Etre enclin à ...

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Vengy

Member
France
Hello,

I am not sure if I have translated correctly the notion of "être enclin à".
Here is the context and the translation :

Yet, it is a utopia to think that such a deal is always possible. We all know that companies’ aim is to outclass their competitors; within this context their goal is to reduce their costs. Consequently, they are less and less inclined to conclude fair deal.

Cheers
 
  • Ian Tenor

    Senior Member
    English UK
    Hello,

    I am not sure if I have translated correctly the notion of "être enclin à".
    Here is the context and the translation :

    Yet, it is a utopia to think that such a deal is always possible. We all know that companies’ aim is to outclass their competitors; within this context their goal is to reduce their costs. Consequently, they are less and less inclined to conclude fair deal.

    Cheers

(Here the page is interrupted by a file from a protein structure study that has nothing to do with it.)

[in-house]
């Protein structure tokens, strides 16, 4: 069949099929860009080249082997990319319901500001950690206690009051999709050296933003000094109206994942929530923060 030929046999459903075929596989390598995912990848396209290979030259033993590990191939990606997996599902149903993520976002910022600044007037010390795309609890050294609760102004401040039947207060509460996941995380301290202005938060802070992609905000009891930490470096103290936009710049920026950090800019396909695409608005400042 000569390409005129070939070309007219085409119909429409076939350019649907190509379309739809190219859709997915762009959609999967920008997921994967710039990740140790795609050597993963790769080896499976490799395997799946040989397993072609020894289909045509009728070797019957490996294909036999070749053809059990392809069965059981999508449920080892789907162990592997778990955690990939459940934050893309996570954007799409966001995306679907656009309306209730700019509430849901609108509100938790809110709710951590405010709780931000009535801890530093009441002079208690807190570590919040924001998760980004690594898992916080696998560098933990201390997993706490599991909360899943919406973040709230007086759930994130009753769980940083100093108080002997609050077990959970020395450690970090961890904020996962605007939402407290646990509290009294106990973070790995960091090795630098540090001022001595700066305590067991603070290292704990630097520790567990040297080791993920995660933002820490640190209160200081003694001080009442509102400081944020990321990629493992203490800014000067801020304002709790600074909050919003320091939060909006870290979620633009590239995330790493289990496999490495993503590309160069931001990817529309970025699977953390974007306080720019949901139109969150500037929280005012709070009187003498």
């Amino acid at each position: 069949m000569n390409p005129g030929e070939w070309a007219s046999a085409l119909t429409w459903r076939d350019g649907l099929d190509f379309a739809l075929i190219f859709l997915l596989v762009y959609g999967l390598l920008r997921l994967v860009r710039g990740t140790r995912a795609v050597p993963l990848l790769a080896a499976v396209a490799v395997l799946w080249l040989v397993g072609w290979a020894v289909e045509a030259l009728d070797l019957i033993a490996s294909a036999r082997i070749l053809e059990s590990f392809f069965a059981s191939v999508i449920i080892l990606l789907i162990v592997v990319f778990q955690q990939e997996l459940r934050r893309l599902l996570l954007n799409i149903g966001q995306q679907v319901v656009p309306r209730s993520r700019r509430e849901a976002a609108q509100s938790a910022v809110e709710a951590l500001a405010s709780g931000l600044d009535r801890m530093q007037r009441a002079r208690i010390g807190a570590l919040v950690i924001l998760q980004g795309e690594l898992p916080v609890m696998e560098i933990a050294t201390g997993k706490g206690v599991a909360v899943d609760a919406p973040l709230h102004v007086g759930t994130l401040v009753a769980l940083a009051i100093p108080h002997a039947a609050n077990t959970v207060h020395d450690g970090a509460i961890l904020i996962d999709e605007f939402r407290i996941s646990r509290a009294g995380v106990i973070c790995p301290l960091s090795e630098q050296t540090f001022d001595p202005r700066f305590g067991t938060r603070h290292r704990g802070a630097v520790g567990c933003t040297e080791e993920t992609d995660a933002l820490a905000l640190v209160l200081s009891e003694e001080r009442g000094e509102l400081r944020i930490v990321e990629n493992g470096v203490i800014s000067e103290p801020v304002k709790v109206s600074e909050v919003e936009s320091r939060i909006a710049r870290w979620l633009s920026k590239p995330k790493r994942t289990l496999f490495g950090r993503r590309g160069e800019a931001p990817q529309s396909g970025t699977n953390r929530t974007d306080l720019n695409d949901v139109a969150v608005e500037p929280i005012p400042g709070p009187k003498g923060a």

Hello, Vengy -

    My reply is a bit late perhaps : but "better late than never", as they say !


    You might consider one or two possible alterations to your translation which will make it sound more natural ::

    It would be utopic / idealistic, however, to think such a deal always possible (1). We all know that the aim of companies (2) is to beat / their competitors / the competion / and that, given this, their goal will always be to cut costs. Consequently, they will be less and less / inclined to / willing to / / conclude / finalize / agree a fair deal. ... OR ... prone to finalizing a fair deal (3).


    (1) Yes, this is OK : it involves a subjunctive, and is the simplest way of reducing the number of words.

    (2) this better than companies' aims : I don't really know why, but in certain case it is best to avoid the genitive in "s", preferring the genitive in "of". The famous "restaurant menu" is brought to mind : "Lamb's Shoulder" in the English translation of 'épaule d'agneau' instead of the correct, but surprising perhaps, "Shoulder of Lamb" !

    (3) The previous correspondent must excuse me, but I feel that "prone to" implies an automatic response rather than a reasoned one, more appropriate, perhaps, to the context you give. A question of taste, probably.

    Best to you -

    Ian
     
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